SOCHI, Russia (AP) — Matthias Mayer shut his eyes for a moment, his day's work over.
If he had trouble believing what had just happened as he stood before the crowd it was with good reason. The Austrian struck a big upset Sunday in one of the Olympics' marquee events, capturing the men's downhill and upending the elite of his sport.
"It's amazing to be an Olympic champion," he said.
Mayer has never finished better than fifth in a World Cup downhill. That proved no obstacle in dismissing the preordained favorites — Aksel Lund Svindal of Norway finished fourth and Bode Miller of the U.S. eighth.
Among the eight gold medalists on Day 3 were: snowboarder Jamie Anderson, the American slopestyle queen who triumphed in her sport's Olympic debut; Irene Wust, who showed why speedskating is Dutch territory; and Russia in team figure skating, likewise an Olympic newcomer, for its first gold in Sochi.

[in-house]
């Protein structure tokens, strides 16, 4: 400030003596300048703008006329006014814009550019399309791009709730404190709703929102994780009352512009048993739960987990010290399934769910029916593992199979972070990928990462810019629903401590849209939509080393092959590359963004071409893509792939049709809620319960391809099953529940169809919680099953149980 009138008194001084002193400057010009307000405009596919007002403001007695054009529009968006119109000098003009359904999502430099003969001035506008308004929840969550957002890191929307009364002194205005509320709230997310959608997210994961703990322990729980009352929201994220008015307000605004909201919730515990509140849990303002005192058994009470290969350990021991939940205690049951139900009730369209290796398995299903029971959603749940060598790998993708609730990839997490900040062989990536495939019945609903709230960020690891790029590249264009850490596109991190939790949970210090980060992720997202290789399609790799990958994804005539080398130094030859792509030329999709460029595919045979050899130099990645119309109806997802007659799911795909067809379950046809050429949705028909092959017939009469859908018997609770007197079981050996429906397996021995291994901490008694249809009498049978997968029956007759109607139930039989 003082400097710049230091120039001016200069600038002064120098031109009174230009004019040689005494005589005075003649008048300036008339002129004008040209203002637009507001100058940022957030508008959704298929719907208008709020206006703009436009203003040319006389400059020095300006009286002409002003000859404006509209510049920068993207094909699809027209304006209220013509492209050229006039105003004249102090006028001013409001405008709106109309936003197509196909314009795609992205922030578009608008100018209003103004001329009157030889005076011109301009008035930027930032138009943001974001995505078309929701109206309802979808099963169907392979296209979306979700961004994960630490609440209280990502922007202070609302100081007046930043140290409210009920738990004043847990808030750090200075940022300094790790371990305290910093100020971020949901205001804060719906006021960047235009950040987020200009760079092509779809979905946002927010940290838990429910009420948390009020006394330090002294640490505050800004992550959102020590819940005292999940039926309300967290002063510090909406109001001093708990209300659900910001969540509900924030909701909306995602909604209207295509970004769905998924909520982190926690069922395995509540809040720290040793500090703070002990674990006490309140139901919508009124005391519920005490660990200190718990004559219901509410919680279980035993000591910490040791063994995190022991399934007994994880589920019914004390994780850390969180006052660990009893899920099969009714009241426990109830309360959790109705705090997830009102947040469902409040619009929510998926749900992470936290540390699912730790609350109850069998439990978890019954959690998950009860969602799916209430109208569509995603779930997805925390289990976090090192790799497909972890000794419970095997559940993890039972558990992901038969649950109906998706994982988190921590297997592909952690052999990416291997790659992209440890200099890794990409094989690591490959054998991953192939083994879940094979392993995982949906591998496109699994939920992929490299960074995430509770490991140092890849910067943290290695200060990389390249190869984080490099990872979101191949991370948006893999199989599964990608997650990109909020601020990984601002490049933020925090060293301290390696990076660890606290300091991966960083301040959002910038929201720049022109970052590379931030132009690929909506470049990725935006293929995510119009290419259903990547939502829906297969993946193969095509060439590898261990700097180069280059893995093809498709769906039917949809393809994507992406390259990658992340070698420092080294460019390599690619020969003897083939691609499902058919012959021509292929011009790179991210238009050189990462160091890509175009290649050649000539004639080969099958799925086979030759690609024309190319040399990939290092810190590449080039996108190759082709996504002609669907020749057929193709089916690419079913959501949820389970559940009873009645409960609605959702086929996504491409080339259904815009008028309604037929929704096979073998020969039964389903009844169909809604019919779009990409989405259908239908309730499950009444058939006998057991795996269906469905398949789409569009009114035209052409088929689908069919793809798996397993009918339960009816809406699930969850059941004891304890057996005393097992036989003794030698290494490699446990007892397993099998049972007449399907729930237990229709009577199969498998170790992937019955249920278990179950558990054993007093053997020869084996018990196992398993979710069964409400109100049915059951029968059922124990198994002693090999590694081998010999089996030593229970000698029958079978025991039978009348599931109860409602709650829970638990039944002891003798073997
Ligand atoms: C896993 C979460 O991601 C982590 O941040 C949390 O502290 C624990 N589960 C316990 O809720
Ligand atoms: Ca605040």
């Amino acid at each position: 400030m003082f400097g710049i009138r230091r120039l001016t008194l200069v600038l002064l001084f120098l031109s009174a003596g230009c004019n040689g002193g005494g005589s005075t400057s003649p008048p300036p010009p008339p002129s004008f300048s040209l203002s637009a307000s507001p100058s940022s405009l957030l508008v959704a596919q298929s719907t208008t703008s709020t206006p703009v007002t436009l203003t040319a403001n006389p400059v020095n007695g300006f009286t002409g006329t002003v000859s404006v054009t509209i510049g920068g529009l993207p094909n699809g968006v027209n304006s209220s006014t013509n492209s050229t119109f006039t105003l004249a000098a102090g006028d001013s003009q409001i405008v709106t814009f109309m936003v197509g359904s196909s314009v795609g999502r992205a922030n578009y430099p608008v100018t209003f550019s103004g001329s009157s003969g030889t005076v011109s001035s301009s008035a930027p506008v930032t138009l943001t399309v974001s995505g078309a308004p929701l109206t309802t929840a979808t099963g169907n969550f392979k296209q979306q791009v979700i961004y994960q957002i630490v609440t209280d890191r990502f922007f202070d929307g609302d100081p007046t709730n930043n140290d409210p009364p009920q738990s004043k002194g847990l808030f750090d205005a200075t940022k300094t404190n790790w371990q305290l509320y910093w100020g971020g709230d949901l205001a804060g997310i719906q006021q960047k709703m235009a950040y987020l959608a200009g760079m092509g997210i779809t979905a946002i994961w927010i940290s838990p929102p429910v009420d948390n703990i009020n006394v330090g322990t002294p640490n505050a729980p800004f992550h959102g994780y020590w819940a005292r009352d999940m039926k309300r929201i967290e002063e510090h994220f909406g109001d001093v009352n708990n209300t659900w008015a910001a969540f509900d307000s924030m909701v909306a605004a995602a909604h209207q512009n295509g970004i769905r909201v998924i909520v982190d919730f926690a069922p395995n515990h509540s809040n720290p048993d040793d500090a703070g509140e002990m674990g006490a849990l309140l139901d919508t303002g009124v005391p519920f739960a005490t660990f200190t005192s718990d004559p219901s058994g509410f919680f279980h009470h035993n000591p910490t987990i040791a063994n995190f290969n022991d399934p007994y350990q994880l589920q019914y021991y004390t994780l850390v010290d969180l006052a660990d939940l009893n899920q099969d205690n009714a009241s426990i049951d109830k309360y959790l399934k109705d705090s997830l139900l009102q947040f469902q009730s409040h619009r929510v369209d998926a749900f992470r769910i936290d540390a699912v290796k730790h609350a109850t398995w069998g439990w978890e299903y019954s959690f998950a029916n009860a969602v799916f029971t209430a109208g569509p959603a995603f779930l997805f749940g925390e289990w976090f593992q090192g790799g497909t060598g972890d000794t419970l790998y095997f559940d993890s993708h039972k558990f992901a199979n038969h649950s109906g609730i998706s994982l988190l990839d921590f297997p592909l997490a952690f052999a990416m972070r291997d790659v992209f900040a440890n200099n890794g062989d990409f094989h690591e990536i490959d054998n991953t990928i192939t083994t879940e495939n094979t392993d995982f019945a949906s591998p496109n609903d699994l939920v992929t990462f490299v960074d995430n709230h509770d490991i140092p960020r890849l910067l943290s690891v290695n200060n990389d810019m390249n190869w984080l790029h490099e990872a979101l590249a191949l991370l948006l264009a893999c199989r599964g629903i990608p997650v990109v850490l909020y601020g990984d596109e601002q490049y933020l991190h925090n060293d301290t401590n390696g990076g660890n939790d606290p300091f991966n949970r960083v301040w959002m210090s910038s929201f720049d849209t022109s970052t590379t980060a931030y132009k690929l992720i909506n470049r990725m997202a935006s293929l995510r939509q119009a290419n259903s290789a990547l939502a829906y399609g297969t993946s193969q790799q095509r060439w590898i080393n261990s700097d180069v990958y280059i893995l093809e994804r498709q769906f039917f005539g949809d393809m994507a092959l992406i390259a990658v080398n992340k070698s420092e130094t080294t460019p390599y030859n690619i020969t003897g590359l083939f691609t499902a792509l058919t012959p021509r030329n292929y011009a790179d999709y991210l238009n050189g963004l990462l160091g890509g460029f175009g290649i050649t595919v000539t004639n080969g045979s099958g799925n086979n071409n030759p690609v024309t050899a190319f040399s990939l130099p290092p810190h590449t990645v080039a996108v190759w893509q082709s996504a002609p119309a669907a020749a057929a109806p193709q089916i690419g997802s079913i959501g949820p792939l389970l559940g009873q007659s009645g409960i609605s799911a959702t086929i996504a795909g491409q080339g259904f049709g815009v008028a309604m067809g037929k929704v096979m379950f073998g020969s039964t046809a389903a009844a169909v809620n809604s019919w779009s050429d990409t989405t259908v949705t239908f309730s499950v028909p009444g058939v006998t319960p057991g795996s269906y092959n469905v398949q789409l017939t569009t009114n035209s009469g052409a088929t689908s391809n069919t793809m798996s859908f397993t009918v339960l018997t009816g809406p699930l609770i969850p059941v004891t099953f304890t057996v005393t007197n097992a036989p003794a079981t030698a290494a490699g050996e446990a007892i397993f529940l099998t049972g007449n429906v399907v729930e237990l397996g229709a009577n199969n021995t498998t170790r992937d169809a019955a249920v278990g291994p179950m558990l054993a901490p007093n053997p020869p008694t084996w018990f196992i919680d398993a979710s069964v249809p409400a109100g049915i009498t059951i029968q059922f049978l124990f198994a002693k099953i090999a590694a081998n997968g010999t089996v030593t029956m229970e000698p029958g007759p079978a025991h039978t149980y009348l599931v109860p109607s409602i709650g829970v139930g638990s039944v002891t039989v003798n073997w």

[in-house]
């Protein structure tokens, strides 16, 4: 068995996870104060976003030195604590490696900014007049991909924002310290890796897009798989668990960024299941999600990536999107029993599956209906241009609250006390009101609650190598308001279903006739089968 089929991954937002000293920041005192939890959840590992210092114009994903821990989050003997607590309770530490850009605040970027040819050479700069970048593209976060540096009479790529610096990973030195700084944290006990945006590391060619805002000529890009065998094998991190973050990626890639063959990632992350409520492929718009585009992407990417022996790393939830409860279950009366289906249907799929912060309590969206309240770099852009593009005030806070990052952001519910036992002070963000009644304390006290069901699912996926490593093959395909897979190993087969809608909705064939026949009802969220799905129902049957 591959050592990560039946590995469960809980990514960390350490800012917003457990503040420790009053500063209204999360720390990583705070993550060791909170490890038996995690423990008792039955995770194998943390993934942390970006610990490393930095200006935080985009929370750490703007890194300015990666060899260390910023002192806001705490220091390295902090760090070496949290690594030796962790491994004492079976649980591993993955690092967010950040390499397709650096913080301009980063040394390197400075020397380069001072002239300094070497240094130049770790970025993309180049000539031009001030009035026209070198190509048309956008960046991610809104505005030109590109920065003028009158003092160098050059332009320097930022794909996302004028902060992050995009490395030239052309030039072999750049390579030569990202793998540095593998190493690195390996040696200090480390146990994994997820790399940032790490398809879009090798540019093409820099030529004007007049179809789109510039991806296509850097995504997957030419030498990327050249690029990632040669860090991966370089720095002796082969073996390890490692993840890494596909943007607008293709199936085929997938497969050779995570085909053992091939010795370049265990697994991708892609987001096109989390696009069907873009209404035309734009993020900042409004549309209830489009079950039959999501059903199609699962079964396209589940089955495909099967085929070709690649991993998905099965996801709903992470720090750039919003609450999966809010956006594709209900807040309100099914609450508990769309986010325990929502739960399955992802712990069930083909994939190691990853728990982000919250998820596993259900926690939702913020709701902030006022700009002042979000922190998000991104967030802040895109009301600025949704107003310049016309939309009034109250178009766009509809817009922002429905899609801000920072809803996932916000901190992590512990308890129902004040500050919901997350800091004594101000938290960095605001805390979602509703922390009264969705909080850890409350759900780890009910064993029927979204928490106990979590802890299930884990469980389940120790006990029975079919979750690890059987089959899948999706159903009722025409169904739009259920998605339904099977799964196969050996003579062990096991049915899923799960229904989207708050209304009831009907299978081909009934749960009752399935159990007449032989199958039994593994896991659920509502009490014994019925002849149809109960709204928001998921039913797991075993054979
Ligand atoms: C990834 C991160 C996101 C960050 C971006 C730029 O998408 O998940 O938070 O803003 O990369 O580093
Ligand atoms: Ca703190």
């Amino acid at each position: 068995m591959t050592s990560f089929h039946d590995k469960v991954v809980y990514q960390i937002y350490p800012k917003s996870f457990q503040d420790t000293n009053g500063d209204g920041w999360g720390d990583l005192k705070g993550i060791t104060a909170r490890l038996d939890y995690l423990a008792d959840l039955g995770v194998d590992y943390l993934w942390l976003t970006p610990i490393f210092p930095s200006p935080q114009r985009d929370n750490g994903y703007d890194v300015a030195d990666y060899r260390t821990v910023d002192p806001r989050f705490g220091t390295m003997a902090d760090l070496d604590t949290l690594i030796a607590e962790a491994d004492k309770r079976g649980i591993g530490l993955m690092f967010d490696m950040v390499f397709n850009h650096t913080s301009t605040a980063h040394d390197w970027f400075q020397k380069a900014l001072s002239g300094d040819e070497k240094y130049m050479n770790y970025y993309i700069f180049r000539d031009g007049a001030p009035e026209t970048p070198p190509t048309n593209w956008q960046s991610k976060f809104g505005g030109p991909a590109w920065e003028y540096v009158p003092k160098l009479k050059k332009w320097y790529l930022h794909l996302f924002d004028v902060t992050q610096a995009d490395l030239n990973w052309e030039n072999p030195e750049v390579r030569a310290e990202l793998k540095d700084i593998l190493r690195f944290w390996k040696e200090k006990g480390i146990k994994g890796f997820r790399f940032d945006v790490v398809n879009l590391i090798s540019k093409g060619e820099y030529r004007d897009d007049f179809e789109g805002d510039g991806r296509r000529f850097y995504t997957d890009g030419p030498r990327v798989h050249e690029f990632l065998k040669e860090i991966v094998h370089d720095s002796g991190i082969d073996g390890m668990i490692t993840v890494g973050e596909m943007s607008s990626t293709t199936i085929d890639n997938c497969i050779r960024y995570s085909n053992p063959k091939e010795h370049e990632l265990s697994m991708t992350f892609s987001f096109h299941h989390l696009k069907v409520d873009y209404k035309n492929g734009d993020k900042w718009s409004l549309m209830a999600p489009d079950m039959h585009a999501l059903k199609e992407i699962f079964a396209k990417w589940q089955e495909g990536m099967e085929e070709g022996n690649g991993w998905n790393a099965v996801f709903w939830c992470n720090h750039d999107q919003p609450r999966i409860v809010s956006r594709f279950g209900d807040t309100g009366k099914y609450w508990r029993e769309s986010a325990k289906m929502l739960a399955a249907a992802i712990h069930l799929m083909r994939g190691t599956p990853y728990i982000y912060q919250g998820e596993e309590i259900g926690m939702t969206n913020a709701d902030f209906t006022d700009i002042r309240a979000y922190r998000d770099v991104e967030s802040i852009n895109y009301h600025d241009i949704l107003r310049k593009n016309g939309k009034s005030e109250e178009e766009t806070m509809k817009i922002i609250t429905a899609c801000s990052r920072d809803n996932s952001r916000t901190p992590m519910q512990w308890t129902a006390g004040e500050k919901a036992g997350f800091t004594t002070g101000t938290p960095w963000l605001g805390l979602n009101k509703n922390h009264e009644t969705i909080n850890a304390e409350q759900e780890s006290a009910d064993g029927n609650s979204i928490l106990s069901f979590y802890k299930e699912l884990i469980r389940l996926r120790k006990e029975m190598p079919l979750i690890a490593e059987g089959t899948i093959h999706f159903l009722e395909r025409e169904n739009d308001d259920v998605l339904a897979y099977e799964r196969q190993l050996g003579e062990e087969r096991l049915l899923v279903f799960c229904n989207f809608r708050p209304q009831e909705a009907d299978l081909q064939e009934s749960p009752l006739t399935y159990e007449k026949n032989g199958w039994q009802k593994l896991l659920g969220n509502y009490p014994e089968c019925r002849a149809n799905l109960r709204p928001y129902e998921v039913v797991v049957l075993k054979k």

SKIING: In a country where skiing is revered, Mayer gave Austria a jolt. A few weeks ago he was not even considered the nation's best shot for gold. But he covered the Rosa Khutor course in 2 minutes, 6.23 seconds and beat Italy's Christof Innerhofer by 0.06 seconds. Norway's Kjetil Jansrud won the bronze. Miller, who dominated the training runs, was so unnerved by the change of visibility he thought he'd have "to do something magical to win." That was left to Mayer, who enjoys good skiing bloodlines — his father, Helmut, won a super-G silver medal at the 1988 Calgary Games.
With Evgeni Plushenko and a captivating Julia Lipnitskaia winning the free skates, Russia took the team event without needing to worry about the concluding ice dance. President Vladimir Putin was among those in a crowd relishing this victory as the Russians drew away from the U.S. and Canada. Plushenko's body has been battered by 12 operations and he had to convince his federation he merited a spot in Sochi. "All the fans are cheering so hard that you literally cannot do badly because they do everything with you," Plushenko said. "You get goose bumps."
SNOWBOARDING: The U.S. now has a double gold hit in slopestyle, with Anderson doing her part a day after Sage Kotsenburg. "Even though it's just another competition, the stage and the outreach that this event connects to is out of control," Anderson said. Finland's Enni Rukajarvi won the silver. The bronze went to Jenny Jones, a 33-year-old former maid at a ski resort who gave Britain its first medal in any snow sport.